Young British people heading abroad are ditching the traditional phrasebook and are more likely to pick up their phones to translate the local language, a new survey has found.

Over 60% of 16 to 34 year-olds say they’ve used their smartphones and apps like Google Translate to help understand the local language, with just 39% opting for a phrasebook, according to the poll from the British Council, the UK’s international organisation for cultural relations and educational opportunities

Phone Translate

But relying on technology brings its own perils with the survey also showing that 21% of 16 to 34 year olds reporting that an inaccurate translation on their phone has led to misunderstandings while abroad.

Across all age groups the majority, some 73%, recognise the importance of learning a few foreign phrases when heading overseas but 65% still rely on locals being able to speak English and 21% did not learn any foreign phrases at all for their most recent trip abroad, not even basic pleasantries such as ‘please’ and ‘thank you’.

Some 29% revealed that they avoid going to a restaurant if the menu is not in English and only 31% said that they can hold a basic conversation in a foreign language with only 14% able to speak a foreign language to a high standard.

‘It’s fantastic that so many of us are ready to give foreign languages a go to make the most of our holidays, and smartphone technology can be a great first step in getting directions and finding out basic information,’ said Vicky Gough, schools adviser at the British Council.

‘However, this technology has its limits and can’t replicate the linguistic and cultural nuances of human conversation. In fact, as our survey shows, it can potentially lead to a whole new level of confusion with phrases lost in translation,’ she pointed out.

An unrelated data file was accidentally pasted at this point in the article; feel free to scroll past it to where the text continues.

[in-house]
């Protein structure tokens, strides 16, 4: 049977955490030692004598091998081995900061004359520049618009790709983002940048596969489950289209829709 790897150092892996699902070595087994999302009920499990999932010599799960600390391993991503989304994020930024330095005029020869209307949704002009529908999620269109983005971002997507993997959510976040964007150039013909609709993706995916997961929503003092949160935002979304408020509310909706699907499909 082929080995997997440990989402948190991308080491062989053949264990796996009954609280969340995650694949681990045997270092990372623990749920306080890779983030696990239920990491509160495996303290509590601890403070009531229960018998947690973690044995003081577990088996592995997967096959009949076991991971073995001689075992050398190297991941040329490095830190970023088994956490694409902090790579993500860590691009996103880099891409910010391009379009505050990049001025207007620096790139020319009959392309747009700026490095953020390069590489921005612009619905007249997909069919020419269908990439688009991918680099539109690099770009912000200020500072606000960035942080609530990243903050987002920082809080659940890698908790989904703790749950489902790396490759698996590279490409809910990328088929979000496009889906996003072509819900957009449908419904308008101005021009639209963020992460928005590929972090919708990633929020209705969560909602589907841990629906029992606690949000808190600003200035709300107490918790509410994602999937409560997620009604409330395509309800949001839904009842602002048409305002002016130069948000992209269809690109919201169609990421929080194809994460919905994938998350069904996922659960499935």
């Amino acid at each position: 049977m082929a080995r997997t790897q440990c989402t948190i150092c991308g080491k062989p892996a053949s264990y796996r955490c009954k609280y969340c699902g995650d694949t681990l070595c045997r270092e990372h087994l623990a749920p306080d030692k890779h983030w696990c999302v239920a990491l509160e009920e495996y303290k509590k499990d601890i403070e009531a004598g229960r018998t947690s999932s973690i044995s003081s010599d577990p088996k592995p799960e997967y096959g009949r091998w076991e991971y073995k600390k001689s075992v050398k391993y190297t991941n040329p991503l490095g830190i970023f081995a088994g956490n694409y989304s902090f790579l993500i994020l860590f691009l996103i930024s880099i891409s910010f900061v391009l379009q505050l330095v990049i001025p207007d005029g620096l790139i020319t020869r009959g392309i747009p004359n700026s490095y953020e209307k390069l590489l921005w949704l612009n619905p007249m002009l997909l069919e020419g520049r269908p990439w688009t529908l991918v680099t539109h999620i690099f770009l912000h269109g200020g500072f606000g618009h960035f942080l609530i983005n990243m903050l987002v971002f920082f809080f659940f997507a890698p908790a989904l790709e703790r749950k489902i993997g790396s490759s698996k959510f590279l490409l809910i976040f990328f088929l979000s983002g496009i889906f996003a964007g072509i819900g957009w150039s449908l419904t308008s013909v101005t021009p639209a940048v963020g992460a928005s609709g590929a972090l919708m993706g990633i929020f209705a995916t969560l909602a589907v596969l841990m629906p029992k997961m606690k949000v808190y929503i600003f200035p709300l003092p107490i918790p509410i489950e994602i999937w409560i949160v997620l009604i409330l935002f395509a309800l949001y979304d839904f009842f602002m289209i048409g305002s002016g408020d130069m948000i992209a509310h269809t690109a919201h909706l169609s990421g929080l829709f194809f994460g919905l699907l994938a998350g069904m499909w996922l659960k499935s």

‘Ultimately, nobody wants to be stuck staring at their phone screen, so taking the time to learn a few phrases can pay dividends, not just for a couple of weeks in the summer but in the workplace too,’ she explained.

‘With employers crying out for more language skills we need to give language learning the prominence it deserves. Trying out just a few words or phrases on holiday and encouraging your children to practice their language skills this summer is the perfect place to start,’ she added.

The British Council is currently working to build relationships for the UK around the world through language, culture and education. Past research has shown that the UK has a shortage of people able to speak Spanish, Mandarin Chinese, French, Arabic and German, identified as the five most important foreign languages for the UK’s future prosperity and global standing post-Brexit.

The findings come following news that usage of Google Translate soared by 30% in Russia during the recent football World Cup. Top searches from fans making the effort to communicate with locals included translations for stadium and beer.